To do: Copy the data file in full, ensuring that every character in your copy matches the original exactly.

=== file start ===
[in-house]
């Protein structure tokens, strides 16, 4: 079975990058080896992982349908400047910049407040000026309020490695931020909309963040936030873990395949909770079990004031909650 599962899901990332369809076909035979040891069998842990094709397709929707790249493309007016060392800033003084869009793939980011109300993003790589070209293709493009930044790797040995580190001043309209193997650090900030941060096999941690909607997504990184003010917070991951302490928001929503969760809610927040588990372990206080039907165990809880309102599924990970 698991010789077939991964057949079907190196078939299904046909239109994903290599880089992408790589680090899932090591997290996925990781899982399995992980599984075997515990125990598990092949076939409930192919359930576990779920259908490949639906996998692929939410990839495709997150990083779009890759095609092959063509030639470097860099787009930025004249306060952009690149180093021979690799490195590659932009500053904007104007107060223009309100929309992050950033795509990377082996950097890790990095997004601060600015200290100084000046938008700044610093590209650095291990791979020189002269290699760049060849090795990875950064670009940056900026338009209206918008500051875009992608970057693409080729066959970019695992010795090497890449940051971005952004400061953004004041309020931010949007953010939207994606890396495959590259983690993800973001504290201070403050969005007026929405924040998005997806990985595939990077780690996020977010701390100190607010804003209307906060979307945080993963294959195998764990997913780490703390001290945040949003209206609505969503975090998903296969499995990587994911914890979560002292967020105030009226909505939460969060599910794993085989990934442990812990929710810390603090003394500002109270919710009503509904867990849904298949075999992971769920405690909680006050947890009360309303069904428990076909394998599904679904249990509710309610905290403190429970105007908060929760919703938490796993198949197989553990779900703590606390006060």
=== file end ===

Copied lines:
[in-house]
């Protein structure tokens, strides 16, 4: 079975990058080896992982349908400047910049407040000026309020490695931020909309963040936030873990395949909770079990004031909650 599962899901990332369809076909035979040891069998842990094709397709929707790249493309007016060392800033003084869009793939980011109300993003790589070209293709493009930044790797040995580190001043309209193997650090900030941060096999941690909607997504990184003010917070991951302490928001929503969760809610927040588990372990206080039907165990809880309102599924990970 698991010789077939991964057949079907190196078939299904046909239109994903290599880089992408790589680090899932090591997290996925990781899982399995992980599984075997515990125990598990092949076939409930192919359930576990779920259908490949639906996998692929939410990839495709997150990083779009890759095609092959063509030639470097860099787009930025004249306060952009690149180093021979690799490195590659932009500053904007104007107060223009309100929309992050950033795509990377082996950097890790990095997004601060600015200290100084000046938008700044610093590209650095291990791979020189002269290699760049060849090795990875950064670009940056900026338009209206918008500051875009992608970057693409080729066959970019695992010795090497890449940051971005952004400061953004004041309020931010949007953010939207994606890396495959590259983690993800973001504290201070403050969005007026929405924040998005997806990985595939990077780690996020977010701390100190607010804003209307906060979307945080993963294959195998764990997913780490703390001290945040949003209206609505969503975090998903296969499995990587994911914890979560002292967020105030009226909505939460969060599910794993085989990934442990812990929710810390603090003394500002109270919710009503509904867990849904298949075999992971769920405690909680006050947890009360309303069904428990076909394998599904679904249990509710309610905290403190429970105007908060929760919703938490796993198949197989553990779900703590606390006060």